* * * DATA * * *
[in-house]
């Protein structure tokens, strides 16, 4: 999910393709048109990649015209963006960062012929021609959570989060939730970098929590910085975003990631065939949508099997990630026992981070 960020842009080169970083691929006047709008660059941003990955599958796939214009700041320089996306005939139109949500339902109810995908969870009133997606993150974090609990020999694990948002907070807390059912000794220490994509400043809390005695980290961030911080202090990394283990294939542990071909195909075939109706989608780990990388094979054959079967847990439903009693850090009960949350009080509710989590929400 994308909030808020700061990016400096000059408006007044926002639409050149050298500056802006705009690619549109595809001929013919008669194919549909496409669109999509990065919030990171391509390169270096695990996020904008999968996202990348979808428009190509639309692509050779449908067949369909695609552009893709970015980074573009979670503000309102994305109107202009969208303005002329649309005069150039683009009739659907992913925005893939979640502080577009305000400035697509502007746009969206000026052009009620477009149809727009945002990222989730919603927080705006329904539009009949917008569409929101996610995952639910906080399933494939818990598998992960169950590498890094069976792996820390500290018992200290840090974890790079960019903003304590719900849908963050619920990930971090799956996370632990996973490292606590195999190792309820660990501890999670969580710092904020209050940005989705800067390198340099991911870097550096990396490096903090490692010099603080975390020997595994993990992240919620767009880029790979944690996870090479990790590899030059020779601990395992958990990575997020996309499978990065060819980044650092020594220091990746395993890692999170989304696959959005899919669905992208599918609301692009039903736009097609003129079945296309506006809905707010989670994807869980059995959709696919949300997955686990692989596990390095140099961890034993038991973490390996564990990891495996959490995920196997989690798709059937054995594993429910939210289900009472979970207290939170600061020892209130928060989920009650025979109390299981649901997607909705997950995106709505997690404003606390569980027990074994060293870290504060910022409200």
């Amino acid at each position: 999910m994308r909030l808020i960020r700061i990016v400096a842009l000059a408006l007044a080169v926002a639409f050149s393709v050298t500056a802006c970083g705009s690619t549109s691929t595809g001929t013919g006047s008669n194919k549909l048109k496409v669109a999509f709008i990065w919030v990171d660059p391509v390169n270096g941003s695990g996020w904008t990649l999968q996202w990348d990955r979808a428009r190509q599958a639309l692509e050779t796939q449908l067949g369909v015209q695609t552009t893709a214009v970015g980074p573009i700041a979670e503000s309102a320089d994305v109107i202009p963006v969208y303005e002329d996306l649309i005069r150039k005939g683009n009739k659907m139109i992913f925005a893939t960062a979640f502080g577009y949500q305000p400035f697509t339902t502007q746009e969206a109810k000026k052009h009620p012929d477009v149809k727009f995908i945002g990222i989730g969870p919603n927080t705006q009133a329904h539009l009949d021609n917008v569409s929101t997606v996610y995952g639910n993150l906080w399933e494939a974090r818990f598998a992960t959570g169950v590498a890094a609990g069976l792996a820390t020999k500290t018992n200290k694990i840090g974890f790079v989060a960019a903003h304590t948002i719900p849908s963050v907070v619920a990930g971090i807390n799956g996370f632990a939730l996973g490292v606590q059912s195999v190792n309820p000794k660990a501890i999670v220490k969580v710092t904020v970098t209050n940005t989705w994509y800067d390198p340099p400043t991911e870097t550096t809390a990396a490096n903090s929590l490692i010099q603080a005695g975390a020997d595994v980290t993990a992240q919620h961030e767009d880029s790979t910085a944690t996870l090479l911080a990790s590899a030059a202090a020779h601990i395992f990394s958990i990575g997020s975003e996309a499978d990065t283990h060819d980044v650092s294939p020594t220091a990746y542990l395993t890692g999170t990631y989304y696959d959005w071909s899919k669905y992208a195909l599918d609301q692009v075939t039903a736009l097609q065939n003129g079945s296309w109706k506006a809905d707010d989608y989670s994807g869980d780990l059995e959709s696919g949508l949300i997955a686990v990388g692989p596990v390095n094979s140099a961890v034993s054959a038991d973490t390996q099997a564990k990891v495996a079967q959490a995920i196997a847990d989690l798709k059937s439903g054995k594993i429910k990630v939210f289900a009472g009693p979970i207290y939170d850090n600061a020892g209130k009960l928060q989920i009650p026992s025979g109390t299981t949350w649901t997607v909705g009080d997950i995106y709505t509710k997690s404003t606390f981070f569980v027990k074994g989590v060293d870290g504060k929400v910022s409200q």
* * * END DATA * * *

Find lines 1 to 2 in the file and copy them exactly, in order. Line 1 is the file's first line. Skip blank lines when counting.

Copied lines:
[in-house]
């Protein structure tokens, strides 16, 4: 999910393709048109990649015209963006960062012929021609959570989060939730970098929590910085975003990631065939949508099997990630026992981070 960020842009080169970083691929006047709008660059941003990955599958796939214009700041320089996306005939139109949500339902109810995908969870009133997606993150974090609990020999694990948002907070807390059912000794220490994509400043809390005695980290961030911080202090990394283990294939542990071909195909075939109706989608780990990388094979054959079967847990439903009693850090009960949350009080509710989590929400 994308909030808020700061990016400096000059408006007044926002639409050149050298500056802006705009690619549109595809001929013919008669194919549909496409669109999509990065919030990171391509390169270096695990996020904008999968996202990348979808428009190509639309692509050779449908067949369909695609552009893709970015980074573009979670503000309102994305109107202009969208303005002329649309005069150039683009009739659907992913925005893939979640502080577009305000400035697509502007746009969206000026052009009620477009149809727009945002990222989730919603927080705006329904539009009949917008569409929101996610995952639910906080399933494939818990598998992960169950590498890094069976792996820390500290018992200290840090974890790079960019903003304590719900849908963050619920990930971090799956996370632990996973490292606590195999190792309820660990501890999670969580710092904020209050940005989705800067390198340099991911870097550096990396490096903090490692010099603080975390020997595994993990992240919620767009880029790979944690996870090479990790590899030059020779601990395992958990990575997020996309499978990065060819980044650092020594220091990746395993890692999170989304696959959005899919669905992208599918609301692009039903736009097609003129079945296309506006809905707010989670994807869980059995959709696919949300997955686990692989596990390095140099961890034993038991973490390996564990990891495996959490995920196997989690798709059937054995594993429910939210289900009472979970207290939170600061020892209130928060989920009650025979109390299981649901997607909705997950995106709505997690404003606390569980027990074994060293870290504060910022409200």